exposing said chemical or biological system to said combination of perpendicular AC and DC magnetic fields to create a resonance for said at least one entity and defining resonance as an integer valued frequency index, n;
observing said chemical or biological system over a predetermined period of time;
comparing the responses of said chemical or biological system to said combination of AC and DC magnetic fields before and after the chemical or biological system has been treated with said at least one agent; and
measuring the degree of response of said at least one entity to said imposed magnetic field.
3. The method according to claim 2, wherein said at least one agent is selected from the group consisting of natural hormones, synthetic hormones, growth factors, chemotherapeutic compounds, and cytotoxic compounds.
4. The method according to claim 3, wherein said at least one agent is selected from the group consisting of melatonin, tamoxifen, pertussis toxin, chloral hydrate, adriamycin, cytosine arabinoside, and nerve growth factor.
5. A method for acting on a system in a process selected from the group consisting of examining, altering, and controlling said system and combinations thereof, said method comprising acting on a biological or chemical system containing at least one entity with a charge to mass ratio of an unhydrated ion which responds to imposition of a magnetic field when said system contains at least one entity with a charge to mass ratio of an unhydrated ion is exposed to AC and DC magnetic fields, comprising:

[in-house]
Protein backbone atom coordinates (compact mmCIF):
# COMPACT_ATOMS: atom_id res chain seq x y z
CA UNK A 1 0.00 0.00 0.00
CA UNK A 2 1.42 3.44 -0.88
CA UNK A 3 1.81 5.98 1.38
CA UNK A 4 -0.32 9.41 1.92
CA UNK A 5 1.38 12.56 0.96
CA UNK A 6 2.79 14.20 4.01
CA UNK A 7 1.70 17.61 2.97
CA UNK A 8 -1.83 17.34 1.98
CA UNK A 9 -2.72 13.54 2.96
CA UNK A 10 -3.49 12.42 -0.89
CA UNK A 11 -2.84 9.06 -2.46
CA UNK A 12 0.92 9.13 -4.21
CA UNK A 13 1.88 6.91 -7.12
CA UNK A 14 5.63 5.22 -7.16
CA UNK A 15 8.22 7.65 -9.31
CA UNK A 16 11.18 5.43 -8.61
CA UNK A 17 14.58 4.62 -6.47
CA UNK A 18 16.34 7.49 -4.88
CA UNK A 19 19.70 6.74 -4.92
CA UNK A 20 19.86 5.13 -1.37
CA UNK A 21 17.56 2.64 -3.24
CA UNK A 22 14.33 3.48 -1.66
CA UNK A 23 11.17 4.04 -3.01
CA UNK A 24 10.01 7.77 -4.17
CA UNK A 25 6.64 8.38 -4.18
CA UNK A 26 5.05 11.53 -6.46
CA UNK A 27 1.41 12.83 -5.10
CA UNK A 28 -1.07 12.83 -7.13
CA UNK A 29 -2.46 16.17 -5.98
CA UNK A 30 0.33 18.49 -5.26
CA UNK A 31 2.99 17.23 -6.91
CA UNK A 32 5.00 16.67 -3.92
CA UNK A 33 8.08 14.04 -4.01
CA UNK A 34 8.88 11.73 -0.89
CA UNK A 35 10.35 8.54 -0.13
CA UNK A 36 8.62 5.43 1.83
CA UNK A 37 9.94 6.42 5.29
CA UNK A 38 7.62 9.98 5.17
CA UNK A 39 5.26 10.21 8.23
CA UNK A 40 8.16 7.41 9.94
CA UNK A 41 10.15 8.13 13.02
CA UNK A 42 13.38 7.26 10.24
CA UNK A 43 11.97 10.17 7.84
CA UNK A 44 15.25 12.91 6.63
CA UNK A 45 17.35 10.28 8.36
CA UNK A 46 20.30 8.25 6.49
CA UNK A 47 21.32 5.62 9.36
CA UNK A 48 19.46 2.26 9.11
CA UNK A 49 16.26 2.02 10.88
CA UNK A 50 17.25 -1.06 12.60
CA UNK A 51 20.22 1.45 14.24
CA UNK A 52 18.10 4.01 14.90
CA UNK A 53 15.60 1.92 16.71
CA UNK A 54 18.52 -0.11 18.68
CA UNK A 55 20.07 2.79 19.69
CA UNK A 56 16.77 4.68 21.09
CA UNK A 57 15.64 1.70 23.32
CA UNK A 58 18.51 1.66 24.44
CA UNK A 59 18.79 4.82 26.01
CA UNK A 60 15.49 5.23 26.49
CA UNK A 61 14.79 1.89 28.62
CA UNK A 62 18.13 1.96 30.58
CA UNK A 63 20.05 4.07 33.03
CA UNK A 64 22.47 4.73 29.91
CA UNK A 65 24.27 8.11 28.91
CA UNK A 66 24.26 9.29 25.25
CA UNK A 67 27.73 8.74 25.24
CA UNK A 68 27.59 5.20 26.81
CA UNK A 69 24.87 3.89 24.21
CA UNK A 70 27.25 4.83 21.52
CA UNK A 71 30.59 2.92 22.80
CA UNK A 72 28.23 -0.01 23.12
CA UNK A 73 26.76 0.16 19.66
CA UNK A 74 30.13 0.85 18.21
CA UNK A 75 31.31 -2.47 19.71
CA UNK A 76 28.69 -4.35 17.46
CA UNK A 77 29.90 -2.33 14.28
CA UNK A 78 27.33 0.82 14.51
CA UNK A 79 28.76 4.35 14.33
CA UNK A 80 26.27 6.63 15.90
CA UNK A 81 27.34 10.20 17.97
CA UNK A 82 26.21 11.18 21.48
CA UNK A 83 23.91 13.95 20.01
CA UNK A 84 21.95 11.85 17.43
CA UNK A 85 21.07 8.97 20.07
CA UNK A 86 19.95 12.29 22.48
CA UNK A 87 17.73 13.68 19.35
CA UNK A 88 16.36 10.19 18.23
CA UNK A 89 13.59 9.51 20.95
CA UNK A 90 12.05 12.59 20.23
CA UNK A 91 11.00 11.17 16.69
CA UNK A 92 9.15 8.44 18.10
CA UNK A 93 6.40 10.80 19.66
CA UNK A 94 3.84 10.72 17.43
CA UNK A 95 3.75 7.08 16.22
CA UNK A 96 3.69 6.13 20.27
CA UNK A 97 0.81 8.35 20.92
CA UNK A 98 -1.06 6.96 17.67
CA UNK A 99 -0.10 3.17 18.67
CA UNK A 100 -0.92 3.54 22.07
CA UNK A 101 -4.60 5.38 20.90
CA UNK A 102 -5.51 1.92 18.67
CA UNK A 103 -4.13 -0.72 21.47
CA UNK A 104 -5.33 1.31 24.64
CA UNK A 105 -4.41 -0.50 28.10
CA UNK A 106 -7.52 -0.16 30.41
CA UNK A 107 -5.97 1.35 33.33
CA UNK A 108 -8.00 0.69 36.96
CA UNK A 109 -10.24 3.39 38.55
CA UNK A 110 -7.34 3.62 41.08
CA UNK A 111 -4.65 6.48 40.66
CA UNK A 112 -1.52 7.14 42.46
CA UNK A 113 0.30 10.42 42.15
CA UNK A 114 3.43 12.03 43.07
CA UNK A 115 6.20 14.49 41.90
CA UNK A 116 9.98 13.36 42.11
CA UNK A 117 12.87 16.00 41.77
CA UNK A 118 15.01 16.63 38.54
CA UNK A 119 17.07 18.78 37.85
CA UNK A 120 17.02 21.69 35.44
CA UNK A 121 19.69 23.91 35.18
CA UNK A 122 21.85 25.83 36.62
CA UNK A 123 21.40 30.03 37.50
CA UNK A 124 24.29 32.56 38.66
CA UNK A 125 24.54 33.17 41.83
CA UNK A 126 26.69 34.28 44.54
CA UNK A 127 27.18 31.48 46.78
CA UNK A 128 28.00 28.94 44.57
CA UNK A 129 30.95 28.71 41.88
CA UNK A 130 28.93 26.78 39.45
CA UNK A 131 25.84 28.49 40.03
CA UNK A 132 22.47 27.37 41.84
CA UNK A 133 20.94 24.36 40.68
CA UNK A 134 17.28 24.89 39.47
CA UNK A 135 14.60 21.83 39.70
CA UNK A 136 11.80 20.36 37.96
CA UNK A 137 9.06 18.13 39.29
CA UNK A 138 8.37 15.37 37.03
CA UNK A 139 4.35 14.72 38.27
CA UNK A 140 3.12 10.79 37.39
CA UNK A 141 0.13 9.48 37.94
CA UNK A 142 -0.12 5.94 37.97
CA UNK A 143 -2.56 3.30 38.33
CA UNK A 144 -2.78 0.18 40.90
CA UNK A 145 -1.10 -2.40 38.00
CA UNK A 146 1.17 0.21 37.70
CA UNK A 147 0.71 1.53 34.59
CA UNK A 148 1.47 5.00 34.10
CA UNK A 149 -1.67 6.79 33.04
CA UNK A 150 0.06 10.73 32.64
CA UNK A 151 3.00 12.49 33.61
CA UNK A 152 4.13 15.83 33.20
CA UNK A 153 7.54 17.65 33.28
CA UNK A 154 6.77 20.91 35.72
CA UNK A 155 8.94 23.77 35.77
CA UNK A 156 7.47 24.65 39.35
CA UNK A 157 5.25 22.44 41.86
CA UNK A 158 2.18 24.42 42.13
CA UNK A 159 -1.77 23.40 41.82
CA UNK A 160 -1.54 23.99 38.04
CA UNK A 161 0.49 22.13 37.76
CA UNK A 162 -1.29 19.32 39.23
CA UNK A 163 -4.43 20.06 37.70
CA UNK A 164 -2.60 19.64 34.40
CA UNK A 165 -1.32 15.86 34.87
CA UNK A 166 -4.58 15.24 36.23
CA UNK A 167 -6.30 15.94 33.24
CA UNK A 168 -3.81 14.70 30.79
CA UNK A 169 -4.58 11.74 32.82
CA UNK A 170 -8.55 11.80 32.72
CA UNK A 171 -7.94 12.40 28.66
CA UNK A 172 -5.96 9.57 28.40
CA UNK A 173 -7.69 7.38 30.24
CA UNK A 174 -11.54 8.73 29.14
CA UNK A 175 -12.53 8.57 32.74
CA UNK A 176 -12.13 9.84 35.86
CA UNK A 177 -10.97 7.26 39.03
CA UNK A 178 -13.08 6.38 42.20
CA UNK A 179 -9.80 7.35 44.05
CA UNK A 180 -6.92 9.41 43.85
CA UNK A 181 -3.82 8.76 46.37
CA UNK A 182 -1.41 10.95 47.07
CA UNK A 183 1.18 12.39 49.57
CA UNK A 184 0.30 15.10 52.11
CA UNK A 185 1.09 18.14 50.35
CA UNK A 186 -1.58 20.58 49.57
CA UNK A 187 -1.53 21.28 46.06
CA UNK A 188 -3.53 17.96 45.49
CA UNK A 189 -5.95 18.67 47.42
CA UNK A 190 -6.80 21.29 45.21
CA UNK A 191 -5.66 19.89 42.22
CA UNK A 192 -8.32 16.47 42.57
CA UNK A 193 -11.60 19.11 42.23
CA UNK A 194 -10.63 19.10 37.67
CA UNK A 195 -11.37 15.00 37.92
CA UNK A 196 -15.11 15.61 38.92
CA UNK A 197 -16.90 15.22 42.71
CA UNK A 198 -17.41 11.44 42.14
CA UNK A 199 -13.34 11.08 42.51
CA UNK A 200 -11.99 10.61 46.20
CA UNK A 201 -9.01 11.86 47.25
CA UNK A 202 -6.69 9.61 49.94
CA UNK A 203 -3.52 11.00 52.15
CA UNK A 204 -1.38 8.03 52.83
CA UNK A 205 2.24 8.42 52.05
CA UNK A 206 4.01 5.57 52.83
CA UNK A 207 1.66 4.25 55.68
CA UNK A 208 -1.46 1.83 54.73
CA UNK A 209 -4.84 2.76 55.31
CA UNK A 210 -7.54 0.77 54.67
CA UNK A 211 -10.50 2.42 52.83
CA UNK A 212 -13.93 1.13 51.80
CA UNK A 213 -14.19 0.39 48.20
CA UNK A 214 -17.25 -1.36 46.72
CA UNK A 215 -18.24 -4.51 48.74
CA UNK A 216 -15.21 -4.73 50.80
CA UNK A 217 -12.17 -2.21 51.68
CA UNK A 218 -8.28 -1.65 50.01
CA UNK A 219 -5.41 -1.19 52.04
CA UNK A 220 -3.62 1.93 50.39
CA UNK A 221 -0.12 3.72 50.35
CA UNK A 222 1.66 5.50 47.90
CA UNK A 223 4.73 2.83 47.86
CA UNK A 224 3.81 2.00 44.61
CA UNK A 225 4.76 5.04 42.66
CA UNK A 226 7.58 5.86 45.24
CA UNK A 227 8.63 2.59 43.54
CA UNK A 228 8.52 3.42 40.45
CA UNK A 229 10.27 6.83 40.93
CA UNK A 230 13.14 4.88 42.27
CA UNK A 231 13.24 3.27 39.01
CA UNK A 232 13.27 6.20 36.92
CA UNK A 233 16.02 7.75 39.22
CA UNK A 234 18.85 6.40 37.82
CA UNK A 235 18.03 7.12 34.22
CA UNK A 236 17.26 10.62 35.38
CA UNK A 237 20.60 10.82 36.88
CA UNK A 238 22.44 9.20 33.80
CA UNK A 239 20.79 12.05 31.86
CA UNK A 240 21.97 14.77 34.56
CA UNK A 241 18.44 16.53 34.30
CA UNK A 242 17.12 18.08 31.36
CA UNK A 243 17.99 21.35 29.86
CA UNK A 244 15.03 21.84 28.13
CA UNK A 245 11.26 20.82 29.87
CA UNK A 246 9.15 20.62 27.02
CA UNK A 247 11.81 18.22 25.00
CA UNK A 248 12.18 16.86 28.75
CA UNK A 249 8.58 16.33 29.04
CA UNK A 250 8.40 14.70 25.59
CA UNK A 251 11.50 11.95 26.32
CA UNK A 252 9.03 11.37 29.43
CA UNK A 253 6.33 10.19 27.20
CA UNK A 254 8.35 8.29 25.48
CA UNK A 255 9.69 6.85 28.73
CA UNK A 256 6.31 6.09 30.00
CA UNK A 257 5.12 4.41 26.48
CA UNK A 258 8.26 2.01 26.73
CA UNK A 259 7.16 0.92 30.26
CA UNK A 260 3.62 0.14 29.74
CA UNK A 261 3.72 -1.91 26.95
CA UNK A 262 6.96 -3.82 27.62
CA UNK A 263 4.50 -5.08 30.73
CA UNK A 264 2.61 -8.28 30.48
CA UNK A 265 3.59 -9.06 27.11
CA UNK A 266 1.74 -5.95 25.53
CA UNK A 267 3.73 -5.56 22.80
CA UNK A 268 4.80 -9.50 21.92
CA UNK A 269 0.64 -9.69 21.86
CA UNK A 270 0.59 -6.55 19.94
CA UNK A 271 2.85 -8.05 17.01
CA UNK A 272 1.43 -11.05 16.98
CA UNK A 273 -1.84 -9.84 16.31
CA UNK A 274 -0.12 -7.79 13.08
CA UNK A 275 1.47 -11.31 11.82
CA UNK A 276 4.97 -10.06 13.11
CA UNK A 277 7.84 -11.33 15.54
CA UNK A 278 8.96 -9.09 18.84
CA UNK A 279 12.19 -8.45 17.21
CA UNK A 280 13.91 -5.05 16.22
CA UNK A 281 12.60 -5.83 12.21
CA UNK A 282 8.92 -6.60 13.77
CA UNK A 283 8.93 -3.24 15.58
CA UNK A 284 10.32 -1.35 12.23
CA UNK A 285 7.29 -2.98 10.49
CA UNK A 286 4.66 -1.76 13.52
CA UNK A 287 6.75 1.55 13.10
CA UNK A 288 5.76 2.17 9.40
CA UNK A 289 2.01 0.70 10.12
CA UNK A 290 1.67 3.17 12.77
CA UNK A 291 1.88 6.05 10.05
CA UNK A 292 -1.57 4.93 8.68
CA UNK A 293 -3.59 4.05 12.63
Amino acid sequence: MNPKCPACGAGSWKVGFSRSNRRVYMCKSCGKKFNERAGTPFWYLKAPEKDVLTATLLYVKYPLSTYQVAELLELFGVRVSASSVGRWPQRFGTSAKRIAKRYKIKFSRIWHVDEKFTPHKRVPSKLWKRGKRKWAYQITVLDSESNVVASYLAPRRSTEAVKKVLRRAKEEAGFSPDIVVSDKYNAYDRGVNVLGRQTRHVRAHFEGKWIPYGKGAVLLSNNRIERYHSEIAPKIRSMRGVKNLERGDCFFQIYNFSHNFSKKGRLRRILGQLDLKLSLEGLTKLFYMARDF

selecting at least one entity with a charge to mass ratio of an unhydrated ion to be stimulated within said system;
exposing said system to a combination of an AC magnetic field and simultaneously to two DC magnetic fields, one parallel to the AC magnetic field and one perpendicular to the AC magnetic field to create a response for said at least one entity, wherein the AC frequency, fac, and the DC magnitude, Bdc, are initially set so that the value of n is an integer to create a resonance for said at least one entity;
wherein n=(q/m)Bdc/2πfac; and
establishing the magnitude of the AC field, Bac, so as to equal 0.9* Bdc,
where q is the charge of the entity, m is the mass of the entity, Bdc is the magnitude of the DC magnetic field, fac is the frequency of the AC magnetic field, and Bac is the peak AC flux density.
6. The method according to claim 5, wherein the degree of affecting the action of said entity is controlled by varying the amount of the AC frequency, fac or by varying the magnitude of either the perpendicular or both DC magnetic fields, Bdc.
7. The method according to claim 5, wherein the degree of affecting the action of said entity is controlled by varying the magnitude of the DC magnetic field parallel to the AC magnetic field, or the magnitude of the DC magnetic field perpendicular to the AC magnetic field.
8. The method according to claim 5, wherein the degree of affecting the action of said entity is controlled by varying the magnitude of the AC magnetic field, Bac.
9. The method according to claim 5, comprising
after selecting the at least one entity to be stimulated within said system;